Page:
Kenyan ministers named as suspects in ethnic bloodshed
The International Criminal Court prosecutor has named six Kenyan leaders as suspects behind the machete, gun and bow-and-arrow attacks that followed Kenya's 2007 presidential vote.
The president urged calm and security forces were on high alert, knowing yesterday's announcement by prosecutor Luis Moreno Ocampo risks igniting another round of tribal warfare.
The son of Kenya's founding father - the current deputy prime minister - was among the six suspects, as was former higher education minister William Ruto, whose Kalenjin tribe in the volatile Rift Valley is a possible source of new violence.
Mr Moreno Ocampo wants the ICC to charge the six with crimes against humanity including murder, rape and torture. Judges will study the prosecutor's evidence and make their decision early next year.
Kenya spiralled into violence shortly after president Mwai Kibaki was named the winner of a December 2007 election that supporters of opponent Raila Odinga said was rigged.
More than 600,000 people were forced from their homes and more than 1,000 people were killed.
"We have been waiting for this announcement for a long time," said Stephen Kimani, who heads a group of 300,000 Rift Valley residents forced from their homes during the violence.
The attacks were believed to have been ordered by top politicians, but no Kenyan leaders were ever held to account after parliament quashed an attempt to set up a tribunal.
Mr Moreno Ocampo alleged Ruto began plotting attacks on supporters of Mr Kibaki a year before the election and worked together with industrialisation minister Henry Kosgey and radio broadcaster Joshua Sang to co-ordinate a campaign of killing and forced deportations in the Rift Valley.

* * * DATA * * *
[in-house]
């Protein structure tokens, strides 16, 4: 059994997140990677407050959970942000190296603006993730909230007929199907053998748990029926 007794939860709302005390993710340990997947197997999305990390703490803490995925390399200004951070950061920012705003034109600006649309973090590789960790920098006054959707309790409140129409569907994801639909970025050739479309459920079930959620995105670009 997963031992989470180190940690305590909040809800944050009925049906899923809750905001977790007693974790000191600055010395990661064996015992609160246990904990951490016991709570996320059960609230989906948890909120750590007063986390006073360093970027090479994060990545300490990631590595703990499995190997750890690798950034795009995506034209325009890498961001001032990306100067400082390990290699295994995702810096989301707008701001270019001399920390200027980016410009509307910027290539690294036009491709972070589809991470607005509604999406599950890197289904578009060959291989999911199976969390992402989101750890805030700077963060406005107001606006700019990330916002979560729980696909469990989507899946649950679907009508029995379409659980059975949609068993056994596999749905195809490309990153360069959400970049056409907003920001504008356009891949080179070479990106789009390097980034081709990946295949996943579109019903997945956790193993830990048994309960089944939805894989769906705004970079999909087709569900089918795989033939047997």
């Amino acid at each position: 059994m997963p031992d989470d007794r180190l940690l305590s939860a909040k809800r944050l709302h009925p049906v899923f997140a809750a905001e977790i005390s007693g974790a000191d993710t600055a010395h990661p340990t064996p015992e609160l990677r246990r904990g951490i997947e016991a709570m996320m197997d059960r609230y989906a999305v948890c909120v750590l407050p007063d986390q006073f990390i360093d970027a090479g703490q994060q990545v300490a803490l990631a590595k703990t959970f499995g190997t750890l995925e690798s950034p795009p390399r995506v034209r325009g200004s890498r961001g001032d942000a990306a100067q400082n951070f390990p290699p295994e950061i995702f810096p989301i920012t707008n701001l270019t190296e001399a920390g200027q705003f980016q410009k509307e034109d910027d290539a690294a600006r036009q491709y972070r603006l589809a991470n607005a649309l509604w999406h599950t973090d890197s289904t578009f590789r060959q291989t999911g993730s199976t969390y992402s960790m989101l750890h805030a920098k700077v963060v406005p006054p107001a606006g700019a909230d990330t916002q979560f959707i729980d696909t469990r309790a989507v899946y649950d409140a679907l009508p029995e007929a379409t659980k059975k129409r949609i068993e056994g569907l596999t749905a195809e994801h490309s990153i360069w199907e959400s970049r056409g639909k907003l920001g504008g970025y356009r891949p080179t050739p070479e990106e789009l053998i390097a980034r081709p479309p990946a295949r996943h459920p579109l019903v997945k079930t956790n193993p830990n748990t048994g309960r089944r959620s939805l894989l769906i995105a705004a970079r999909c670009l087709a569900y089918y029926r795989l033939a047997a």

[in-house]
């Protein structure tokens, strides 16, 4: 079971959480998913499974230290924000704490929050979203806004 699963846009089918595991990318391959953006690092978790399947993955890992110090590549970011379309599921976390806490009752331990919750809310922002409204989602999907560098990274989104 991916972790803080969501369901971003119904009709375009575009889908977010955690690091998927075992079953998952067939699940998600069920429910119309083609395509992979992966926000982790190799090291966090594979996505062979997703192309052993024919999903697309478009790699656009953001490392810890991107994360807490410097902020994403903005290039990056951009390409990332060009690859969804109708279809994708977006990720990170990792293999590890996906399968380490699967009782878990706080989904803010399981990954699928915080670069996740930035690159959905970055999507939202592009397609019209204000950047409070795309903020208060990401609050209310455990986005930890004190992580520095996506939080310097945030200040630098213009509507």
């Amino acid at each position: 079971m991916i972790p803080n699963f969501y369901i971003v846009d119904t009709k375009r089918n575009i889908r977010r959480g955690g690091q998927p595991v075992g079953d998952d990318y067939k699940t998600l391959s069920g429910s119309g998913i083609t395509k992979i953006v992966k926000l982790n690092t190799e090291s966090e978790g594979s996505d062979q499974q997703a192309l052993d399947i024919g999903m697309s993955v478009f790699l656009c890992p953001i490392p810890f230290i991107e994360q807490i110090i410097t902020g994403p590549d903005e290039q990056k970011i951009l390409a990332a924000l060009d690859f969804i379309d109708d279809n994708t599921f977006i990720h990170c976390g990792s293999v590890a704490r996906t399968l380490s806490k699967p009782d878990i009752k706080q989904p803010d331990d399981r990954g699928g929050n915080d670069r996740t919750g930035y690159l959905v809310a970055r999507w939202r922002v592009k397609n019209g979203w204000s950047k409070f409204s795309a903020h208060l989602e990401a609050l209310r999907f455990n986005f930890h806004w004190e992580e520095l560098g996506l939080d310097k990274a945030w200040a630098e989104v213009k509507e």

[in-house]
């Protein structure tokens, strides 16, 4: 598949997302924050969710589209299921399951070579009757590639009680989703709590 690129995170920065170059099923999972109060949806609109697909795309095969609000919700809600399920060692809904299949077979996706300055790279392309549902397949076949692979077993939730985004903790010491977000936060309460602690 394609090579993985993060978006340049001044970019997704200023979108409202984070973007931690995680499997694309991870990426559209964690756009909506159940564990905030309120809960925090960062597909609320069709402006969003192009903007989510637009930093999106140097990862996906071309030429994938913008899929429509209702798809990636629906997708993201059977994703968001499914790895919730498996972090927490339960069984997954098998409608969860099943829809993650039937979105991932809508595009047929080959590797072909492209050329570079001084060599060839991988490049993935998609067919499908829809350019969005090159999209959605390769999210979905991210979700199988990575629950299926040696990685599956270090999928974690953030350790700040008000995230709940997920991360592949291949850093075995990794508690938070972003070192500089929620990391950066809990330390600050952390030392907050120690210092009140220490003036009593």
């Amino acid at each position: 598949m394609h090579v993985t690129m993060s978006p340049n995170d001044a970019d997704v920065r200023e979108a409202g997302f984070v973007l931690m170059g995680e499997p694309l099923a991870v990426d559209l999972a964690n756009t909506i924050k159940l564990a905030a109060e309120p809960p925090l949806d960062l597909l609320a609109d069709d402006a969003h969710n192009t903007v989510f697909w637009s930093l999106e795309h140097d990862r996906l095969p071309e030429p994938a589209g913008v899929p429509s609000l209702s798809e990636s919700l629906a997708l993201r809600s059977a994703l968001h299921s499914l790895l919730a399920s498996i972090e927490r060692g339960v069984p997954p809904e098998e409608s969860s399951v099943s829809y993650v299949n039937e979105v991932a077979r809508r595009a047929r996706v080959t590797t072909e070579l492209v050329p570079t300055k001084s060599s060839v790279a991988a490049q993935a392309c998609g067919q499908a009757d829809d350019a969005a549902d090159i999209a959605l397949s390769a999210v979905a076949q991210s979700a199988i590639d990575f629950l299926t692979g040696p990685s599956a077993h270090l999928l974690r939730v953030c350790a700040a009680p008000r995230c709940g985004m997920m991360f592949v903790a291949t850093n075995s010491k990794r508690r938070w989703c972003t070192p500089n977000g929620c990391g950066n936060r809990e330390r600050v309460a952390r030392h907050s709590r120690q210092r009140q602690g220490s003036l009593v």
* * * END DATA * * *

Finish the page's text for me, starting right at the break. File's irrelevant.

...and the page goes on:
In a separate case, Mr Moreno Ocampo charged deputy prime minister Uhuru Kenyatta - son of Kenyan independence hero Jomo Kenyatta - Cabinet secretary Francis Muthaura and former police commissioner Major General Mohammed Hussein Ali. They are suspected of murder, deportation, persecution, rape and inhumane acts in retaliation against supporters of Mr Odinga, the current prime minister.
Ethnic tensions in Kenya have simmered for decades, with much of the violence traced back to the desire for land. After independence in 1963, Jomo Kenyatta sent masses of his Kikuyu group to occupy land in areas of the Rift Valley native to the Kalenjin tribe.
Three of the six suspects Mr Moreno Ocampo named come from the Kalenjin tribe, the group Ruto is a leader of. The Kalenjins dominate the Rift Valley and the reaction to the charges there will be key to Kenya's peace in coming days.
Ruto said yesterday that his "conscience is clear".
Clashes erupted along tribal lines following an announcement that Kibaki - a Kikuyu -won a vote opponents said was rigged.A bloodbath was stopped only after former UN Secretary-General Kofi Annan mediated a peace agreement that created a coalition government in which Odinga was appointed prime minister.
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